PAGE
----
Is the old philosophy in Go irrelevant?

Well, you know, I guess. All those high-flown comparisons with chess, where everyone says that go is a game of creation and not destruction. I got them, but what do I see.
Yes lol, the same as in chess. From the 4th move, everyone starts to fight. Peaceful games are held, only, probably, at 18kyu. And considering that only high dans fight without big mistakes, it turns out that a typical game ends after ~30-50 moves, when you or your opponent made a mistake so that the result of the game is a foregone conclusion. I don’t understand what’s the fun in this kind of games, kill the group quickly and end the game?

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I disagree with that statement.


You look from the perspective of an experienced dan player. Like I said, dan players make fewer mistakes and obviously have fewer group deaths in general. I watch from my level, where players can die in a group in 15 moves and that’s it.

No I don’t. Even if you die at move 30, your opponent may also make many mistakes later and you may have a chance to kill back later.


What about this game?

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Is the old philosophy in go irrelevant?

A generation which ignores history has no past – and no future.
– Robert A. Heinlein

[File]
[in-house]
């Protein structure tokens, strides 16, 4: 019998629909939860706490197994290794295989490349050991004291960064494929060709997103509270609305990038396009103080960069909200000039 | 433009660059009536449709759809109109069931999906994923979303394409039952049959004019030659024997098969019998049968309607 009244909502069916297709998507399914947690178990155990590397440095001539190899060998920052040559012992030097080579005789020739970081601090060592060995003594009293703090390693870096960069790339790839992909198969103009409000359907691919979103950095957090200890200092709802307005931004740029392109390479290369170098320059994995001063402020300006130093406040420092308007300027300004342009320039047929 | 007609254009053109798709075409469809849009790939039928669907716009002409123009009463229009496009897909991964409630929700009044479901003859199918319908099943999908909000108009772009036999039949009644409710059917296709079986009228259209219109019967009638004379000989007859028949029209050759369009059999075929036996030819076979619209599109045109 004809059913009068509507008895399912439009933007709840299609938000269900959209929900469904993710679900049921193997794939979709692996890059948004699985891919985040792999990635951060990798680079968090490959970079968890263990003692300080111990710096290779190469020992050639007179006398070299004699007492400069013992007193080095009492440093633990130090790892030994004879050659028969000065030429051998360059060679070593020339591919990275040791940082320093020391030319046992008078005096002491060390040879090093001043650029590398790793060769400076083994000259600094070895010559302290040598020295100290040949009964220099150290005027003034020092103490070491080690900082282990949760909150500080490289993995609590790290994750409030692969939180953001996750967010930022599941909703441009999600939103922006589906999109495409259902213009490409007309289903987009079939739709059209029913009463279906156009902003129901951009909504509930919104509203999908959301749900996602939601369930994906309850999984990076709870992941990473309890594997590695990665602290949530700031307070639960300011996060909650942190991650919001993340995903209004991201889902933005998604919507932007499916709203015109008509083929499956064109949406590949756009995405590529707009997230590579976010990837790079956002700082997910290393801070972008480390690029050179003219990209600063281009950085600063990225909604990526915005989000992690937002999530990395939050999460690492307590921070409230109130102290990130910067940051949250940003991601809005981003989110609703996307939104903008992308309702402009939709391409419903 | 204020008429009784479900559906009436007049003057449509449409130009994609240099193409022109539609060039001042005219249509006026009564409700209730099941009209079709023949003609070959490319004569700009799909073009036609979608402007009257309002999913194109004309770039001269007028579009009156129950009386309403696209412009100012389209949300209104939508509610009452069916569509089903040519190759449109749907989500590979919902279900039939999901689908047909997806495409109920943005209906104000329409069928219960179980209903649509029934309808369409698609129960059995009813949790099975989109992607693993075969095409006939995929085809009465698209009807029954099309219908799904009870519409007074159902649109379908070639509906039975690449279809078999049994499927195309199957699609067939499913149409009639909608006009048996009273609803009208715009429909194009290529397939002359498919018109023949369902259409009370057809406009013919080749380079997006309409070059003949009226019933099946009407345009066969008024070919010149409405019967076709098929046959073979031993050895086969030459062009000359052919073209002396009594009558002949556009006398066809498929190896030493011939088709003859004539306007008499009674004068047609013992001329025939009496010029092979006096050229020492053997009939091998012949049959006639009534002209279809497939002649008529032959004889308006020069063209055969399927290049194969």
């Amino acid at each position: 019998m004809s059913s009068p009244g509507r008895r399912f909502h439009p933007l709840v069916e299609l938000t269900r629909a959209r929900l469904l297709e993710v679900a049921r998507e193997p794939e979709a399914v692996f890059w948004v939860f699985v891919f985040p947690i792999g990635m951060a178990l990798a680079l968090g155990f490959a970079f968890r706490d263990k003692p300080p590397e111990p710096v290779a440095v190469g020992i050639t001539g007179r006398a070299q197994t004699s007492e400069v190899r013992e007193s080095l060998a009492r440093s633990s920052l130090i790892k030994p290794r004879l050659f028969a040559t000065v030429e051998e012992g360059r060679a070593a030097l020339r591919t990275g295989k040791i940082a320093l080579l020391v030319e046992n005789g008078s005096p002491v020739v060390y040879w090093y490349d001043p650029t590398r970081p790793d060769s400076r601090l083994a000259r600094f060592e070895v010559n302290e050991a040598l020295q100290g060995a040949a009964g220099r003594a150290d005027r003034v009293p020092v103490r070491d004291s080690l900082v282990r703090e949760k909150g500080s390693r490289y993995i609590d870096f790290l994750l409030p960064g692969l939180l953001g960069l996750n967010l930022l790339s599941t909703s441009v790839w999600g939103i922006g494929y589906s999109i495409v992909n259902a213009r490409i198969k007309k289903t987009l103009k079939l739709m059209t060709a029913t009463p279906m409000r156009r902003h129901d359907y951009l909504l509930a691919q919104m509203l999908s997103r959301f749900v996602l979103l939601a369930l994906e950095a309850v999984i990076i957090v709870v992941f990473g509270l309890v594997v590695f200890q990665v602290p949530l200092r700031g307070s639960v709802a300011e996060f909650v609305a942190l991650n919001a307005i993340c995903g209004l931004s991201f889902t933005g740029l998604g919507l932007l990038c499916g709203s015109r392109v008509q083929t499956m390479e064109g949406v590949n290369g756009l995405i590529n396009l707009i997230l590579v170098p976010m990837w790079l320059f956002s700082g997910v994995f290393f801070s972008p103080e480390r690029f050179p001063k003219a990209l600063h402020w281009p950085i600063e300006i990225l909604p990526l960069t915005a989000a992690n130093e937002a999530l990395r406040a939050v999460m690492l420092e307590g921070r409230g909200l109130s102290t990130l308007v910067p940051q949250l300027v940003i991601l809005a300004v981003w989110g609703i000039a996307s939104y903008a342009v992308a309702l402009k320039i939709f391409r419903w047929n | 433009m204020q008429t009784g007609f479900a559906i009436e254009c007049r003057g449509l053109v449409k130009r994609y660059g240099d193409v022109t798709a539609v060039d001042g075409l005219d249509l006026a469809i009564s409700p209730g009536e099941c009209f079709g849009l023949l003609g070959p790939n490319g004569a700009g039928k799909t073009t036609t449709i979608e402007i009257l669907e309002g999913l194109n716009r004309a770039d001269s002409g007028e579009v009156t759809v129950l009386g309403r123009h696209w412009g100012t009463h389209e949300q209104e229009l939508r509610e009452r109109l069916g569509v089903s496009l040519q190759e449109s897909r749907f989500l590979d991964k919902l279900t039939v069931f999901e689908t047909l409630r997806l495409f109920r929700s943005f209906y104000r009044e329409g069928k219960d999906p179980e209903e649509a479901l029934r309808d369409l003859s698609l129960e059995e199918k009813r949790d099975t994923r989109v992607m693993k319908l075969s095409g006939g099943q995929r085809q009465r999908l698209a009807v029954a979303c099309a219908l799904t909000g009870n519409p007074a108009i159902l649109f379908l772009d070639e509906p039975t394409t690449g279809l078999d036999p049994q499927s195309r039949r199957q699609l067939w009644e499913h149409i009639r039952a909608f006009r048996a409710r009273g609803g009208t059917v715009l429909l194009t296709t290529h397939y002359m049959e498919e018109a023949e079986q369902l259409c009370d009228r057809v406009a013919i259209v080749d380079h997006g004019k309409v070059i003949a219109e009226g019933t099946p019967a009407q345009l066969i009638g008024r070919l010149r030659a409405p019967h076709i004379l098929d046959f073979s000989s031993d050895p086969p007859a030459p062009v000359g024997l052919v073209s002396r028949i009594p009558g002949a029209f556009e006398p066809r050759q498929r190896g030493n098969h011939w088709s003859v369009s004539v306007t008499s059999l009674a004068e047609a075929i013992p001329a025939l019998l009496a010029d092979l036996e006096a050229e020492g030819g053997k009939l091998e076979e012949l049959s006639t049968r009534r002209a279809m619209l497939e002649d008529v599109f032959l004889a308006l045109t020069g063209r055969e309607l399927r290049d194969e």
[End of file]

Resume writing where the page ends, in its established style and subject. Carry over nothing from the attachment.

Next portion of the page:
Speaking as a kyu player, the vast majority of my games are not over after 50 moves.

About fighting, one comment I have seen from a dan player about kyu games is that we tend to engage in unnecessary fighting, when the situation could be resolved profitably without fighting.


I don’t see that trend (8 kyu). My games don’t end after 50 moves. Have you considered that it’s maybe your own style that leads to all or nothing fights in the beginning of the game?


I’m around 7k and I disagree as well.

On the contrary I would say it’s pretty rare for a game to be decided after 50 moves (let alone 30), and that this holds true at any level (though for different reasons).

An explanation could be that you are very quick to engage into fights and to resign if it doesn’t work out, so of course you rarely experience any reversal.

I randomly looked at your last game : you made a 30-points mistake and resigned immediately… even though you were still ahead by 14 points !

Previous game, same pattern. You make a mistake in the mid-game and resigned immediately, while you were just losing by 5 points which is nothing.


I dont know about the philosophy, but yeah i think the meta has become more territory-oriented in the modern post-alphago era.

When i was just learning the game, things like influence, frameworks, and moyos were seen just as important as solid territory. I remember being told in teaching games and reviews things like “don’t invade there yet, you should build up your own potential first, its too early to jump into 3-3, the outside wall is easily more useful later on than the few points of territory there”, stuff like that.